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Roy Moore and the conscience of conservatives

E.J. Dionne Jr. on

Thanks to Bannon, we now know that this is no longer just a race between Moore and Democrat Doug Jones, a former U.S. attorney who, depending on the poll, is either slightly behind or slightly ahead. It is, in very large part, a decision by Republicans about who they are.

It is also an important choice for devoted Christians. Do they really want their faith defined by those who tried to justify Moore's alleged relationships with young teenagers by invoking the Holy Family and saying that Joseph was older than Mary (which, besides being absurd, is Biblically unfounded)? Or by arguing that an interest in young girls might be explained by a desire for "a large family," as a professor at Ouachita Baptist University wrote?

Do those saying such things not realize that they are helping to discredit the very tradition they claim to be defending? No atheist could inflict this much damage to the faith.

This is how haywire politics has gone in the Age of Trump.

Party loyalty can, it's true, be honorable if it is about the defense of principles, and Moore's backers say they are sticking with him to oppose abortion and multiply conservative judges.

But these rationales ring hollow given Moore's utterly unconservative claims as a judge that his theological predilections overrode the law and his lies about not profiting from his private charity, which suggest he is a charlatan exploiting the beliefs of his supporters for his own purposes.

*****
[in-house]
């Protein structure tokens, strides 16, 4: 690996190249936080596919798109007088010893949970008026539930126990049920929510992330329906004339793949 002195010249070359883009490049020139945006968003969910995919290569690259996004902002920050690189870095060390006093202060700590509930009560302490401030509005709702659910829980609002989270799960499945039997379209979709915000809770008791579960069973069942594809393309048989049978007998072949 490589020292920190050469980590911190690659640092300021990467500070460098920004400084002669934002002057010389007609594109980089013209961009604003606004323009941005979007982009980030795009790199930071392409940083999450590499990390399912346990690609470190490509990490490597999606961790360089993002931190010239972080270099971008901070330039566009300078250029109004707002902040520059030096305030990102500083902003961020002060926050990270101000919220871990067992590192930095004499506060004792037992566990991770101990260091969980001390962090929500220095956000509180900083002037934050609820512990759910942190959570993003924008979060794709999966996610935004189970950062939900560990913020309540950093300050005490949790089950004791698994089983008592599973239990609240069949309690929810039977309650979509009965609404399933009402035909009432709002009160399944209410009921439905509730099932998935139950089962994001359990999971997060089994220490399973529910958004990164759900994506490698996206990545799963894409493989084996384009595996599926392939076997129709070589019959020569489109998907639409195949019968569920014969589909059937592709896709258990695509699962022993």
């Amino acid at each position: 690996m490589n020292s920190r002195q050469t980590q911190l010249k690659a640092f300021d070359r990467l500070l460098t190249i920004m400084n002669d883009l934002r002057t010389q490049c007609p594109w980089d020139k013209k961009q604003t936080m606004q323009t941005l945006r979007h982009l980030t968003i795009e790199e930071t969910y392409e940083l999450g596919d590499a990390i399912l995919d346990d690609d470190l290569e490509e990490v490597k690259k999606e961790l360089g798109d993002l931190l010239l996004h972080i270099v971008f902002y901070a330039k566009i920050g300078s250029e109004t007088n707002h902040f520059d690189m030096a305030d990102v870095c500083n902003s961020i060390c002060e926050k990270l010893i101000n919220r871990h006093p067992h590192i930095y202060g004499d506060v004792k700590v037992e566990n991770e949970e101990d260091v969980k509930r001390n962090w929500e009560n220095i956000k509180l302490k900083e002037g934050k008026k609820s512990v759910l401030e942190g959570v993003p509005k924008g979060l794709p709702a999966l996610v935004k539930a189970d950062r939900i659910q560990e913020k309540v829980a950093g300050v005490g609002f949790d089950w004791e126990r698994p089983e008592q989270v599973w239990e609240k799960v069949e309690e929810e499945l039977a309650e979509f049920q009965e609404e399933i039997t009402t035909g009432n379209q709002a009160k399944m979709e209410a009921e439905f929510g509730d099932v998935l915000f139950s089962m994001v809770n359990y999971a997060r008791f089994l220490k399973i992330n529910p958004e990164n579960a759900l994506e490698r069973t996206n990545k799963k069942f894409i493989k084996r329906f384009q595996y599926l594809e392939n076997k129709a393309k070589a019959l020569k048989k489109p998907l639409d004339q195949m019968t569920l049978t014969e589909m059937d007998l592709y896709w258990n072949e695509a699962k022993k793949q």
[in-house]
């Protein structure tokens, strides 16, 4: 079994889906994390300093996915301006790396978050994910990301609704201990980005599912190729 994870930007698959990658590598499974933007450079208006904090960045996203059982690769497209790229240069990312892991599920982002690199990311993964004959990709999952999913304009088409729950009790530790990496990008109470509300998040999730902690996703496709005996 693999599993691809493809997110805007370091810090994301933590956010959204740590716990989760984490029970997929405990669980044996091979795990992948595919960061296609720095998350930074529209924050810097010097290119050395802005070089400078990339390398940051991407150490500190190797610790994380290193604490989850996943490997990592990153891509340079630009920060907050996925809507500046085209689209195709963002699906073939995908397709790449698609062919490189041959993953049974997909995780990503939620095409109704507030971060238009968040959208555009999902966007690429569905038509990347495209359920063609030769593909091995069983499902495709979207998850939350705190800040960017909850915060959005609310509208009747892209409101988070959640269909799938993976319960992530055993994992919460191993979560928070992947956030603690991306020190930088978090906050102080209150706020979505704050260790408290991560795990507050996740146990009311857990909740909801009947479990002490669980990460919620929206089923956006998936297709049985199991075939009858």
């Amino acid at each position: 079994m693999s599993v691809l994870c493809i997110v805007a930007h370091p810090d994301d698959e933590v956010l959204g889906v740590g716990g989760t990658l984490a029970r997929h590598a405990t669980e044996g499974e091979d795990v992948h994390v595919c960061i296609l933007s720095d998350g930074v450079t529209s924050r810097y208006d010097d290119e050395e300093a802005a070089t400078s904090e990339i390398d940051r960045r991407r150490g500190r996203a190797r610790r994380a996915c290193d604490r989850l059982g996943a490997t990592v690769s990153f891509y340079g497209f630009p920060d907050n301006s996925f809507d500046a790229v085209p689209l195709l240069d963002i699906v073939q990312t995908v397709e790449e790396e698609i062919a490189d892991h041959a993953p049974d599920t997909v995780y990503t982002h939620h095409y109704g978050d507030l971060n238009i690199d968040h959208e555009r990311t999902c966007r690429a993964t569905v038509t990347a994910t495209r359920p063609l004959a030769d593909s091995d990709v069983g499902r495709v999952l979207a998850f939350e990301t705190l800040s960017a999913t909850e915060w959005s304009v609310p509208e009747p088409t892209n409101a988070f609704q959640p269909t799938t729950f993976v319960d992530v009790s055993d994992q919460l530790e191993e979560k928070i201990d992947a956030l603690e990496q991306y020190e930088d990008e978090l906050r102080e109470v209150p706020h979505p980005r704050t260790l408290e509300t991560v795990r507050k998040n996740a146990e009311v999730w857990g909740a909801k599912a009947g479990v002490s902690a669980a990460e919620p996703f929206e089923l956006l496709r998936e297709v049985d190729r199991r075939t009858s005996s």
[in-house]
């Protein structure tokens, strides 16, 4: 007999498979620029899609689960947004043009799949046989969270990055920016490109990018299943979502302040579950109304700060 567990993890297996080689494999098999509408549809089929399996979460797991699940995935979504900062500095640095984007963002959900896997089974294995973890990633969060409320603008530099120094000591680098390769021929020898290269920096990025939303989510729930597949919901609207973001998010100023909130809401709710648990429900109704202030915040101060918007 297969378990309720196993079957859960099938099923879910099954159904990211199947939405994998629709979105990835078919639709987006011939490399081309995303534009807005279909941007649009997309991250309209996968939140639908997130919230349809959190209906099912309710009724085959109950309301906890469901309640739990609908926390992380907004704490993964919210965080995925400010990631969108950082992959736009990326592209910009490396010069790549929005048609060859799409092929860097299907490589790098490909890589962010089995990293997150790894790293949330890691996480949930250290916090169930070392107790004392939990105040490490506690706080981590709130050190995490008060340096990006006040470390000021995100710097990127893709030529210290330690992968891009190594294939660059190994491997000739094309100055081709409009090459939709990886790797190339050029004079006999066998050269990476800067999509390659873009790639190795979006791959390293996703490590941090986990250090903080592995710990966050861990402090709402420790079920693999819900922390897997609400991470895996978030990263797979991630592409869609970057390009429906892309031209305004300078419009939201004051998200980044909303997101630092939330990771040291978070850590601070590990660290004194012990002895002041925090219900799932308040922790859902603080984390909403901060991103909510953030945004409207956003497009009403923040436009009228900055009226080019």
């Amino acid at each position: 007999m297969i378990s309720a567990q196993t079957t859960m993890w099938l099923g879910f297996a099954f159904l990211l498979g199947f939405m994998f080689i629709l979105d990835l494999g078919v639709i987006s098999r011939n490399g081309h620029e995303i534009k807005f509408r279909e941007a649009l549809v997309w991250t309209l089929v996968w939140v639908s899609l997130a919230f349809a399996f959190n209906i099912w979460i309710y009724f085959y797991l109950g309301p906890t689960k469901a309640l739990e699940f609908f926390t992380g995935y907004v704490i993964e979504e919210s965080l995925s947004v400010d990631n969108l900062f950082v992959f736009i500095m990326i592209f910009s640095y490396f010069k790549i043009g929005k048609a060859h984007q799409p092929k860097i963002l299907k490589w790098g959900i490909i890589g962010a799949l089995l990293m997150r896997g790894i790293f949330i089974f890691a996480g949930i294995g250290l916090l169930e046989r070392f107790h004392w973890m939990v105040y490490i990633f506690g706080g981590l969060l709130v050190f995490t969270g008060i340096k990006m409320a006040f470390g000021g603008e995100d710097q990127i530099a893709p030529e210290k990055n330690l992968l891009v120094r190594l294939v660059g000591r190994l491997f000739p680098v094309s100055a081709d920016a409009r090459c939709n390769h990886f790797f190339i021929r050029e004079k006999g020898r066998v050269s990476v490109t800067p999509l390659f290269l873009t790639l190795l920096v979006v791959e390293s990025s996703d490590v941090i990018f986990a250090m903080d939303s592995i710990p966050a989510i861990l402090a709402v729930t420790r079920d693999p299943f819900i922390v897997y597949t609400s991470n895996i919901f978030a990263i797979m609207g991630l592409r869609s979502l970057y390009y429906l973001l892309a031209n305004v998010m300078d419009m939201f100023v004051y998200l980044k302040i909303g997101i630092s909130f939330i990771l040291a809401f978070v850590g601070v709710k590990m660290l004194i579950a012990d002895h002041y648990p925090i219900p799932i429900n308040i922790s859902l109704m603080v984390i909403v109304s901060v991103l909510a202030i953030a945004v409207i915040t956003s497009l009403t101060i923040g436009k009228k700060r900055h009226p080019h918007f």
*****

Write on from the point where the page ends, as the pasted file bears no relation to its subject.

Both Moore and Trump play on the feelings of marginalization experienced by many cultural conservatives. It would be salutary for such voters to declare that there are limits to how much they will allow themselves to be used by politicians whose words and deeds are so often at odds. If Moore is not the limiting case, there are no limits.

Moore's promoters, including Bannon, want to persuade Alabama Republicans that since a Jones triumph will be taken as a rebuke to Trump, they have an obligation to fall into line. But the long-term harm to the GOP from a Moore victory will be far greater than from one lost Senate seat. Bannon is right to cast the election as being about "honor and integrity." When it comes to these virtues, it is not a close call.

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E.J. Dionne's email address is ejdionne@washpost.com. Twitter: @EJDionne.

(c) 2017, Washington Post Writers Group

 

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